2. The industry as the heartbeat of our prosperity

With the new primacy of ecology and the resulting climate protection ambitions of the EU, the industry has become the focus of the strongly increasing zeal for political regulation. The desired green economy and the associated transition of the European economy mean that the industry has increasingly gone into defence mode. Unsurprisingly, according to broad agreement among the experts, current public affairs campaigns are primarily characterised by adherence to compliance rules and prevention of attacks.

NGOs such as Friday for Future are getting through to politics in an exemplary manner due to their considerable campaigning ability and thus setting the tone in the new arena of political decision-making. Characteristic for this are not only increased CO2 reduction targets or the “green” KPI as main assessment criteria of national recovery plans, but rather the fundamental rise of climate protection as the all-dominant core topic of the public debate. Against this background alone, it can be an insightful change of perspective to ask yourself “What can the industry learn from environmental activist campaigns?” or, more pointedly, “How would the industry have to campaign in order to be heard like an NGO?”

With a view to this question, the panellists pointed out the need to sketch a “real picture of the industry”, which uses emotionalisation and a clear narrative to illustrate the importance of industry for our everyday life and the prosperity of our society.

3. The flood of information requires new data management and software solutions

Statistically speaking, within a minute on the internet, around 100,000 tweets are sent on Twitter, 70 million messages and emails are sent via WhatsApp – and this trend is sharply rising. Especially the professional world of public affairs specialists, in which the processing of new developments and messages into messages to their own circle of recipients is an integral part of the agenda, is exposed to this information tsunami.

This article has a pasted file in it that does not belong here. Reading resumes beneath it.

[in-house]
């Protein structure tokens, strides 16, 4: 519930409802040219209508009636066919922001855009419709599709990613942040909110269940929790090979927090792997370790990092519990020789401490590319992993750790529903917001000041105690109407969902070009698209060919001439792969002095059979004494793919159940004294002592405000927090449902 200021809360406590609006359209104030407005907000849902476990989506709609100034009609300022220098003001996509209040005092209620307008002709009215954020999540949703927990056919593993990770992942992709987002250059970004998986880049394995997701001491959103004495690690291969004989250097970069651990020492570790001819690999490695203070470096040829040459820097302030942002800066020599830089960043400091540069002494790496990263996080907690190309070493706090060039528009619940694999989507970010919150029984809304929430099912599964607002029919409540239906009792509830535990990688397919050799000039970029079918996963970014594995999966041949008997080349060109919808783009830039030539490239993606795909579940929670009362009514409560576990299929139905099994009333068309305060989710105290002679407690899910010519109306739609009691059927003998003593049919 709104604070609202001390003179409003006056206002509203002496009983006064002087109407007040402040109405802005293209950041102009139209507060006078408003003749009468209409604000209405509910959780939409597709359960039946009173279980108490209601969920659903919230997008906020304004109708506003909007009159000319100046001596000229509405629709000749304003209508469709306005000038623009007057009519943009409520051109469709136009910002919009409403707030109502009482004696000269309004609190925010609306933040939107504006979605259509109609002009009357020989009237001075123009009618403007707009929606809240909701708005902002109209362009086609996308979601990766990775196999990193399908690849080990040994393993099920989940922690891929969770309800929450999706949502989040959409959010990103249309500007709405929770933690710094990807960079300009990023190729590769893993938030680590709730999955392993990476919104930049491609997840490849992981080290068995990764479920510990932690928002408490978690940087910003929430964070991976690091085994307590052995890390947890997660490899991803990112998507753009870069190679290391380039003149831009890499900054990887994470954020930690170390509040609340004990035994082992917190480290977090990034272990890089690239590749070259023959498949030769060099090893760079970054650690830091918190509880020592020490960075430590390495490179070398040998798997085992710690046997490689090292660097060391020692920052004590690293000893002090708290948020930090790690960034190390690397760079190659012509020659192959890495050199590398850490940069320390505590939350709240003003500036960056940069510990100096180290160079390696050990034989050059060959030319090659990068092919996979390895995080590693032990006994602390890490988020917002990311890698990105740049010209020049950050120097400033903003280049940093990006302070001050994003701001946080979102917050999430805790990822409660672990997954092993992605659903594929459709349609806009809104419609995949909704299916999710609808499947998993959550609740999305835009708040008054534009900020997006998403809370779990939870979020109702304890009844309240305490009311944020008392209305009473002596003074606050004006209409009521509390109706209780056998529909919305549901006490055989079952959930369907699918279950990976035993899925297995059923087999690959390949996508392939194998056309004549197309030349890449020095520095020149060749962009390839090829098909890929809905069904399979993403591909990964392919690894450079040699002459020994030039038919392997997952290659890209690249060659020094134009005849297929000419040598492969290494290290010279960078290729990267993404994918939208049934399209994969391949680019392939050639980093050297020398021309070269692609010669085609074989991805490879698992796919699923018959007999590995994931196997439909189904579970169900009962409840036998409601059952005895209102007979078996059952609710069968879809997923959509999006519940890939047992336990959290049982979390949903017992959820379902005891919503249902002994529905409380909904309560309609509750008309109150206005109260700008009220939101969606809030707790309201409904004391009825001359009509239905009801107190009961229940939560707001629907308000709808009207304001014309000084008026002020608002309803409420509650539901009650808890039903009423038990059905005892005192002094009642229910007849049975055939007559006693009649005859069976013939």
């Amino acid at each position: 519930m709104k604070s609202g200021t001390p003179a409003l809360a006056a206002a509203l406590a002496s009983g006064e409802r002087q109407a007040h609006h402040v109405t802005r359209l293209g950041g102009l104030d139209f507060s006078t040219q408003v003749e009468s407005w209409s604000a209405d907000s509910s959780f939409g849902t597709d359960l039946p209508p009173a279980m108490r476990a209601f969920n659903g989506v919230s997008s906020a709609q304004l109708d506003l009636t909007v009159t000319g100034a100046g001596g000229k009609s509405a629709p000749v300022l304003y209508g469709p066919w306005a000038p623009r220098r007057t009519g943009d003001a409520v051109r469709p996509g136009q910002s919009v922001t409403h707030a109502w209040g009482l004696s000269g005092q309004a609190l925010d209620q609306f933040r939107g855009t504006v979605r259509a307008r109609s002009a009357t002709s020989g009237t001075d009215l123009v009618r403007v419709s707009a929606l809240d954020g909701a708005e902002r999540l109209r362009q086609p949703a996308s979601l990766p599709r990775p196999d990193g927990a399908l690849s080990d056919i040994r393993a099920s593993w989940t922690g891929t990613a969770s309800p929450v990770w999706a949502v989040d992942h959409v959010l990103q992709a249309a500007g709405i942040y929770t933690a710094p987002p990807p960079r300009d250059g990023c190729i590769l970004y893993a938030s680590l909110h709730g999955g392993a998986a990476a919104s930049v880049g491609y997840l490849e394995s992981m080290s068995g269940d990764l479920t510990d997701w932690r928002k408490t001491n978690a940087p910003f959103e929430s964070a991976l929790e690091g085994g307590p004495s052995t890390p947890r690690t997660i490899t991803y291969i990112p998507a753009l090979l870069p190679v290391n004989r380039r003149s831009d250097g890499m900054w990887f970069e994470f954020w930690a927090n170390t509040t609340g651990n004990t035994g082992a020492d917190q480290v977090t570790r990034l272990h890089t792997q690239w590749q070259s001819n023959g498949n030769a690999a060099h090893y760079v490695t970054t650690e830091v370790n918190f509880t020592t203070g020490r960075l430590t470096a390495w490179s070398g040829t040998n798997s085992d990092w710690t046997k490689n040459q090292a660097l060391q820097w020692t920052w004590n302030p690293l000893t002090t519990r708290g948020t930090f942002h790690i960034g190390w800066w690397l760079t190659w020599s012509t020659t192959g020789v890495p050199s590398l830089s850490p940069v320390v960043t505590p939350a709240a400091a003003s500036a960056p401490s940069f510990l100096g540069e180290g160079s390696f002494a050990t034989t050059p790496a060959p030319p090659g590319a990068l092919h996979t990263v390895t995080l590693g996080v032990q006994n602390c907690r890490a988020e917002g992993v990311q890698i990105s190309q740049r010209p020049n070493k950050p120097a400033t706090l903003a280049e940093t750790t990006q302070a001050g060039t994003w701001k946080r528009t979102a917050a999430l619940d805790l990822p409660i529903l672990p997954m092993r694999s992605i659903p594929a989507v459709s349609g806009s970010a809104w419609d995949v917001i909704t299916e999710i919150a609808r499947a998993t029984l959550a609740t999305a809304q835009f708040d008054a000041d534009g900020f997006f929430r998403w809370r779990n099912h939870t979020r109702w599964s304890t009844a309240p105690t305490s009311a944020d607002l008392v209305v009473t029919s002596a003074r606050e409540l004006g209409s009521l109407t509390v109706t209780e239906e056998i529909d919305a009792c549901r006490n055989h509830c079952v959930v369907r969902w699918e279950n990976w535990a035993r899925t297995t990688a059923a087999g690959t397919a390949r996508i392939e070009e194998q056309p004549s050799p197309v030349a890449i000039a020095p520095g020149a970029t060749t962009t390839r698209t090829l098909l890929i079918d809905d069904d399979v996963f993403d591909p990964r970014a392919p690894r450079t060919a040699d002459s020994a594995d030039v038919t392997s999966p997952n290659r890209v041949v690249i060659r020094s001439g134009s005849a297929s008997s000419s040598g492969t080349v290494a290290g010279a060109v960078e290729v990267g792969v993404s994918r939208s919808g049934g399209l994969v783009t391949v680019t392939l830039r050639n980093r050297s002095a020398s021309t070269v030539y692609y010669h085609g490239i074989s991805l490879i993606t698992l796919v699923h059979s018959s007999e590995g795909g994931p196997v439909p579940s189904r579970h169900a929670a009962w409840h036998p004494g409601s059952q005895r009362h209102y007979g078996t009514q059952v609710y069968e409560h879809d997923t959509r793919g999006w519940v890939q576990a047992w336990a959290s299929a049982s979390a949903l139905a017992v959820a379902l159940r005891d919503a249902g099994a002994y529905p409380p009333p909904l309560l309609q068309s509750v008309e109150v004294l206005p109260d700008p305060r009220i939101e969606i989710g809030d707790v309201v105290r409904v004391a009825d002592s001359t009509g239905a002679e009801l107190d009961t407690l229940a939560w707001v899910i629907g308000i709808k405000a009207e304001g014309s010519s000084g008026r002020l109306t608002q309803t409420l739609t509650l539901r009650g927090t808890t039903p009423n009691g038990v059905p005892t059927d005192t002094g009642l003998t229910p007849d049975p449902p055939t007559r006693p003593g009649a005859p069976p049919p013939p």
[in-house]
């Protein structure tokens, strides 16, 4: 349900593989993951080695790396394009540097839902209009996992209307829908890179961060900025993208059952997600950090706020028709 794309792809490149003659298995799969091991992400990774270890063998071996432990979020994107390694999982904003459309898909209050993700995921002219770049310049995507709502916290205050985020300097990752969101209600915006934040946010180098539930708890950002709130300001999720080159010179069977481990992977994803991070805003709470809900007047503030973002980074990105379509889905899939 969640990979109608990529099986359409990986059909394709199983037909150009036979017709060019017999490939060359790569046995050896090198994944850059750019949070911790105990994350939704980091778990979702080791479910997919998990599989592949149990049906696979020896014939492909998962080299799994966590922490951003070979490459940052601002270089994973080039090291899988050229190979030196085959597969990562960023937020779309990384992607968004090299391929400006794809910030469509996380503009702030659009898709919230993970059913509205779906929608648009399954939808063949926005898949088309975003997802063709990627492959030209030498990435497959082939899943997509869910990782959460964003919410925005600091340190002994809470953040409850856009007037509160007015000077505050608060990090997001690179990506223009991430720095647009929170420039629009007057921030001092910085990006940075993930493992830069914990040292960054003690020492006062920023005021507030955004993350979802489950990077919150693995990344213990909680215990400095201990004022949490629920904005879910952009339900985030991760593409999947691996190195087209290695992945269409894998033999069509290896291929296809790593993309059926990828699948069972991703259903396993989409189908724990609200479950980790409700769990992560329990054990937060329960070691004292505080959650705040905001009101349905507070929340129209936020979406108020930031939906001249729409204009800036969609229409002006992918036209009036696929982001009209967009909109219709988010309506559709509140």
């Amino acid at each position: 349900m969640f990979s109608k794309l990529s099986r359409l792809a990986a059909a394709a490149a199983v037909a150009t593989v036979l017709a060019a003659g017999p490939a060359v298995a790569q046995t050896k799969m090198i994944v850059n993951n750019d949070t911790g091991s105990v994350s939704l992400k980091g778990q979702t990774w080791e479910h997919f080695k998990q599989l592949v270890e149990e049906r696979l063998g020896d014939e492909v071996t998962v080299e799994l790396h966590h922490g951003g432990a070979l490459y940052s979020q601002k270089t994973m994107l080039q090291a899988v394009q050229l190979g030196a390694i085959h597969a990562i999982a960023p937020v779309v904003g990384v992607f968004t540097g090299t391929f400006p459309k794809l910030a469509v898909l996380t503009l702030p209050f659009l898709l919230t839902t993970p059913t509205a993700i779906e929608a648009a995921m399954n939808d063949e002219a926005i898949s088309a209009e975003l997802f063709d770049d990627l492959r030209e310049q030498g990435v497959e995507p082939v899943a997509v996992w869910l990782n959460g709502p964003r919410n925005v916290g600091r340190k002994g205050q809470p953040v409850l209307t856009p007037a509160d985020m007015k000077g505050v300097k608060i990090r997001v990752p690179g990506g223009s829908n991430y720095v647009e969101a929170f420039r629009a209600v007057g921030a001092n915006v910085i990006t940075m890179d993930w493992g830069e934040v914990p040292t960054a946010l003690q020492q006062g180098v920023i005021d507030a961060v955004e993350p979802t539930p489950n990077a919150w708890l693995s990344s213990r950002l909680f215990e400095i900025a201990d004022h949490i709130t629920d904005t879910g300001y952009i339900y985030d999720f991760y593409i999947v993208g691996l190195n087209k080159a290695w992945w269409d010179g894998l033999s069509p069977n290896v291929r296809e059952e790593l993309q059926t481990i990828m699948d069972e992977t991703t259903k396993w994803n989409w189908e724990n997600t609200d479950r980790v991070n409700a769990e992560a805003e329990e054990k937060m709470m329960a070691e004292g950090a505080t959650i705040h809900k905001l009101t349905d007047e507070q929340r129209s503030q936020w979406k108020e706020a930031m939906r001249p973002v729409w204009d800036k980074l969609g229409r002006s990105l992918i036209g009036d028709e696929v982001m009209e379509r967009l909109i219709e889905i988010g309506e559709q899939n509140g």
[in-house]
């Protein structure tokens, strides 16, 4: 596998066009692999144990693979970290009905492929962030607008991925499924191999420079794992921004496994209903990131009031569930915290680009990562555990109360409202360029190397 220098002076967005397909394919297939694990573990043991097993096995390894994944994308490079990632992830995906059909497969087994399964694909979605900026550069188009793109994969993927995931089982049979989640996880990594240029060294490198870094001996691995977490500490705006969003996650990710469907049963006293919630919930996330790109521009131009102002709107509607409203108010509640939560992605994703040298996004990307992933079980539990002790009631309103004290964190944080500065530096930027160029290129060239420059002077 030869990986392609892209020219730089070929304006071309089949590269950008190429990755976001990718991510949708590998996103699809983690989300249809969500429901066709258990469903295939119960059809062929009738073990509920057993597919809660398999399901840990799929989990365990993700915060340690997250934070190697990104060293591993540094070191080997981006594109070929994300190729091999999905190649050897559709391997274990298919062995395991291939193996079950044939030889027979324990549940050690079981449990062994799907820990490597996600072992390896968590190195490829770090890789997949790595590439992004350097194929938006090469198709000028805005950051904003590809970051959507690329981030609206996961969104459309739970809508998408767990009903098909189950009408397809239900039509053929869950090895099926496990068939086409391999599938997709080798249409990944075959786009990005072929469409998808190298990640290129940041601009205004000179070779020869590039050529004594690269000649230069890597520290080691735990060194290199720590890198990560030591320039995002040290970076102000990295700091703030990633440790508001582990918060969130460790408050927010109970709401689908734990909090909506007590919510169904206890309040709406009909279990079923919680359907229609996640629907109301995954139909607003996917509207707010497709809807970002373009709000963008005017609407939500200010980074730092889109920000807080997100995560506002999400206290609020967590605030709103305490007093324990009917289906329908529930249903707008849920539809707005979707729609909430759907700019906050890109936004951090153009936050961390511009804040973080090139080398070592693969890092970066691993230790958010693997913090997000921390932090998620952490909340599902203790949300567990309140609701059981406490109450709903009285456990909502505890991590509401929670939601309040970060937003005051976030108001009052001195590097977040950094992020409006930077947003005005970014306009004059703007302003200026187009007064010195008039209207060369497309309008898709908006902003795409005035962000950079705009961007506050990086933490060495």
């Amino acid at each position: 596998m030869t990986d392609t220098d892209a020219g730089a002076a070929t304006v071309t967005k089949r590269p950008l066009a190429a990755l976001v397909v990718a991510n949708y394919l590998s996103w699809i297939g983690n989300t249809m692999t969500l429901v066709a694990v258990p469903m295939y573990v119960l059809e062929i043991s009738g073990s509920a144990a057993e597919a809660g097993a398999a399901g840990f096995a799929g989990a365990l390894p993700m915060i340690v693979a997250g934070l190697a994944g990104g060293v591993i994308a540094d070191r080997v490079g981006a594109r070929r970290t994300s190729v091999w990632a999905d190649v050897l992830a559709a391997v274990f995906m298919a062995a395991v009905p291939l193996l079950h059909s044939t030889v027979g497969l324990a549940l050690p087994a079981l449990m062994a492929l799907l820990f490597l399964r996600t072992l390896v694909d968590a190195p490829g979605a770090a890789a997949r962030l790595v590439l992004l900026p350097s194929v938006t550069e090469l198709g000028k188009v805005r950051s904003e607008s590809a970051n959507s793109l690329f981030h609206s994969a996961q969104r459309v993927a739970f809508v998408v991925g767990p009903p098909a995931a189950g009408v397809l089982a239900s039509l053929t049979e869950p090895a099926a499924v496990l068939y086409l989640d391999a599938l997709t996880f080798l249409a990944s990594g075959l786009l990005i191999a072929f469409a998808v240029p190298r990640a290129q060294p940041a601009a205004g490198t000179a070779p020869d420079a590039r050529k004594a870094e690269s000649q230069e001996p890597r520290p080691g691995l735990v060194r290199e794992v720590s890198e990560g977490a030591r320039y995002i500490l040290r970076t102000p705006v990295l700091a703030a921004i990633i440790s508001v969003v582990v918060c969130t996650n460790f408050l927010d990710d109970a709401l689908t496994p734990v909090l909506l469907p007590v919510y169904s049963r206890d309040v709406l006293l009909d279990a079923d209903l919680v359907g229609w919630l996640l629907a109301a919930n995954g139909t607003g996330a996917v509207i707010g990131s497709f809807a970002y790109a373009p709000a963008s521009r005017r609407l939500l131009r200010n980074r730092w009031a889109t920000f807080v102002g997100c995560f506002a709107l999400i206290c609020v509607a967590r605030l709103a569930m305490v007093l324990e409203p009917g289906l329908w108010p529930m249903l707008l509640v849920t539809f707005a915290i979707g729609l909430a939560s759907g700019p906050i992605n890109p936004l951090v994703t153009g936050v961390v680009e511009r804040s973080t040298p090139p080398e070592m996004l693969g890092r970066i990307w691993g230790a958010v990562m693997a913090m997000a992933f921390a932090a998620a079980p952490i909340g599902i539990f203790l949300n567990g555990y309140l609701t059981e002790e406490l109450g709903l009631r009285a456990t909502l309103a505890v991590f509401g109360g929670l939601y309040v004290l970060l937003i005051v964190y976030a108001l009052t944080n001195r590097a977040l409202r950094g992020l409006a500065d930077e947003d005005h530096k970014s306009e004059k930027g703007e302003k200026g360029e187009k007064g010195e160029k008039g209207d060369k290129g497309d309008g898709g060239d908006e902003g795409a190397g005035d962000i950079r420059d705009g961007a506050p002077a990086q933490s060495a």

Staying up to date, analysing information analytically and underscoring its relevance to the respective recipient is becoming a steadily growing challenge, according to our experts. In order to keep pace with the storm surge of information, which will continue to rapidly increase in speed in the future, supporting analysis tools and evaluation software are indispensable.

It becomes clear that the modern, increasingly data-driven process control in public affairs organisations, both in processing and in the course of tailor-made preparation for recipients, requires a fundamental internal professionalisation boost, which also takes into account the technical equipment for the future of modern interest representation.

How do you perceive these developments? Write to us at [email protected]. We look forward to further exchanges with you on the subject of digital public affairs.